There are various ways employed by Hausa traditional medicine practitioners in identifying the types of cututtuka “illnesses” or “diseases” that affects human body. This ways depends on the type of cuta “illness” or “disease” and the person affected. For example, some cututtuka “illnesses” or “diseases” are identified through looking at the affected part of the body such as coital problem in matured women, diseases affecting uvula and many others. In some cases, some are identified through torching the affected area of the body, while others are identified through the explanation of the patient or the person who lives with patient.

3.2 The Ways and Manners of Getting Magani “Hausa Traditional Medicine”  

Those that give magani “Hausa traditional medicine” follow different ways in getting various magunguna “traditional medicines” to treat people with health care problems. In some cases the practitioner collects ganyaye “leaves”, sassake “chip of wood”, sauyoyi “roots”, fure “blossom” of a tree to prepare the magani “medicine”. In other cases they collect plants, shrubs, herbs, grasses in preparing magunguna “medicines”. While there are cases that will make the practitioner to get parts or complete part of an animal, bird, insect and in some cases that of a human being in preparing magunguna “medicines that are associated with sorcery through the assistance supernatural beings.

In collecting magunguna “Hausa traditional medicine”, superstitious beliefs play an important role as there certain magunguna which the practitioner beliefs that before collecting them certain rites must be followed. For example, there are some magunguna when going to collect them one must go naked or turn his back and face the other side of the tree before collecting them.


3.3 The Administration of Magani “Hausa Traditional Medicine”   

In administering magani “Hausa traditional medicine” there is ways and manners to follow to make the magani effective. Such ways include; combining leaves of trees, herbs, shrubs, plants and other natural resources in our surroundings to cure illness, either through drinking them as a medical gruel (salala) or tonic (tsimi), by washing with them wanka, by taking them as powders in food garin magani, by inhaling them as vapors from a steaming mixture or smoke from a fire (turare) or by burying them in one’s house (kafi) or by wearing them around one’s neck in a leather pouch (laya) or around the waist in a belt called guru or kiri. In some cases such modes of administration are often combined in treating various cututtuka “illnesses” or “diseases”. In this regard we will look into some of the magunguna “Hausa traditional medicines” and the cututtuka “illnesses” or “diseases” they cure and the way they are applied.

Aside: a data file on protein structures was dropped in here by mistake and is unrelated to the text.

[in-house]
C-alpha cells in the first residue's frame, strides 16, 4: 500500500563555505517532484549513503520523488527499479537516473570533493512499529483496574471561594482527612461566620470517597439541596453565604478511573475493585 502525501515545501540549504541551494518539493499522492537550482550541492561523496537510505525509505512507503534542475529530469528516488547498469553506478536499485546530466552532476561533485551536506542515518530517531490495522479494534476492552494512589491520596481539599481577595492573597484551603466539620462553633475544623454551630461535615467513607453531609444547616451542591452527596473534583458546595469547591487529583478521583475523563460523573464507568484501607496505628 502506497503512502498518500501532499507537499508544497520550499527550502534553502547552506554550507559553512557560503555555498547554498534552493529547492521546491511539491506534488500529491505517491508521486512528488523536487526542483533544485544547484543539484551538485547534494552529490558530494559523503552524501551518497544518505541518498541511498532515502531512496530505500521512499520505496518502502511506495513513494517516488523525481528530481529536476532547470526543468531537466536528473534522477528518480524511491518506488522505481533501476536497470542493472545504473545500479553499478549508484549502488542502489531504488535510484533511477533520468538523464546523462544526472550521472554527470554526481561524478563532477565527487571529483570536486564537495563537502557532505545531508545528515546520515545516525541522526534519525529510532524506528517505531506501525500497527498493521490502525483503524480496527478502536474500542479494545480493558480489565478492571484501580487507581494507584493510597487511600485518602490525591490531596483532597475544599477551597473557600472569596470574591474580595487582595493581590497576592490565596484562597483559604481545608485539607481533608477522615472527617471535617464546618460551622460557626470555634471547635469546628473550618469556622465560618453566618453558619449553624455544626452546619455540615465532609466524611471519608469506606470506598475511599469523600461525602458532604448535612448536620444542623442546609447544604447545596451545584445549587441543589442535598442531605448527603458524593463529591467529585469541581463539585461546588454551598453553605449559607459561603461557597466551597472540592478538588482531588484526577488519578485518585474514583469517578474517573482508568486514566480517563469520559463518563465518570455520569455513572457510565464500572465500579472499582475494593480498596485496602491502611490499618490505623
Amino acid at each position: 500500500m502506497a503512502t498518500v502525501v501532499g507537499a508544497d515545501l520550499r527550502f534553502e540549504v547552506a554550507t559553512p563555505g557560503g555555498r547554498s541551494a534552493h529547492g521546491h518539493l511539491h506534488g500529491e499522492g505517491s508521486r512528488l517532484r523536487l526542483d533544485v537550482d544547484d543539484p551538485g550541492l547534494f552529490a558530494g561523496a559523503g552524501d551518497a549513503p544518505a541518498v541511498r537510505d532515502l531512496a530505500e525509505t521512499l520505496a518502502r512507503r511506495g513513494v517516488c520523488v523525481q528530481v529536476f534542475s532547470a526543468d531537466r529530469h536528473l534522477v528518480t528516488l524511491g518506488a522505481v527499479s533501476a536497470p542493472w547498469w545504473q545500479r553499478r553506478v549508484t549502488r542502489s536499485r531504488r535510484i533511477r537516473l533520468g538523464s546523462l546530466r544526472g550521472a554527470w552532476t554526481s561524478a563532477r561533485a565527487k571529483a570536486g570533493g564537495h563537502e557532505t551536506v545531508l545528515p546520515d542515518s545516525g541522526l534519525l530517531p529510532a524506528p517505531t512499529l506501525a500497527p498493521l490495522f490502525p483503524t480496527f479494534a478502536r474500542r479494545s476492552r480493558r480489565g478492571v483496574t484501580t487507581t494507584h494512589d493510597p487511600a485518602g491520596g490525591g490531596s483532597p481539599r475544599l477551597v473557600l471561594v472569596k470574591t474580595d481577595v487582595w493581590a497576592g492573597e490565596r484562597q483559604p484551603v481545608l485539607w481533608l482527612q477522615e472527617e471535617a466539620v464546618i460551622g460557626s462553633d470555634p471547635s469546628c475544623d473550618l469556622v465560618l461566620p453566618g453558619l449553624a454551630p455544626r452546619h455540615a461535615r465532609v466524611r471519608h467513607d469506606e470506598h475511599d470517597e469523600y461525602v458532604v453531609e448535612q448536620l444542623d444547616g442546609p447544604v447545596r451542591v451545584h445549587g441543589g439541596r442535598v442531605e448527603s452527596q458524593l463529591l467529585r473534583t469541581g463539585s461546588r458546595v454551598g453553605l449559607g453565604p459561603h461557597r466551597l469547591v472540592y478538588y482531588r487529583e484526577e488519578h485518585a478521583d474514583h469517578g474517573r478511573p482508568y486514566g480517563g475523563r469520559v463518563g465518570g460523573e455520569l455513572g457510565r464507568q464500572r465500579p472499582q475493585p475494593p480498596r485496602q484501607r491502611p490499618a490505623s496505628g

3.3.1 Magungunan Cututtukan Jarirai da Yara Kanana

“Medicines for Treating Illnesses and Diseases Affecting Babies and Small Children

There are certain cututtuka “illnesses” and “diseases” that affect the body of babies and small children. This kind of cututtuka “illnesses” and “diseases” are not usually found in the body of adults, as such in treating them, the magani given to them is quite different with the one given to adults. Below are some of the cututtuka and the traditional way of treating them.

(i)               Maganin Tanadin Ciki “Pre-Natal Care”

In order to take care of the un-born babies there are magunguna prepared for pregnant women as a pre-natal care. The use of such magunguna depends on the period of the pregnancy. There is variation between those women that have never given birth with those that gave birth several times. For those women with first pregnancy will start taking the magani when their pregnancy is six to seven month the pregnant women will start taking magunguna for pre-natal care. The reasons for taking such medicines are to enable her deliver safely without having prolonged labor. The Hausa people also believe that, too much intake of sugar during pregnancy affects the pregnant woman; it makes her suffer during delivery. This made them to prepare a concoction that will make her pass out most of the sugar deposits in her stomach through urination.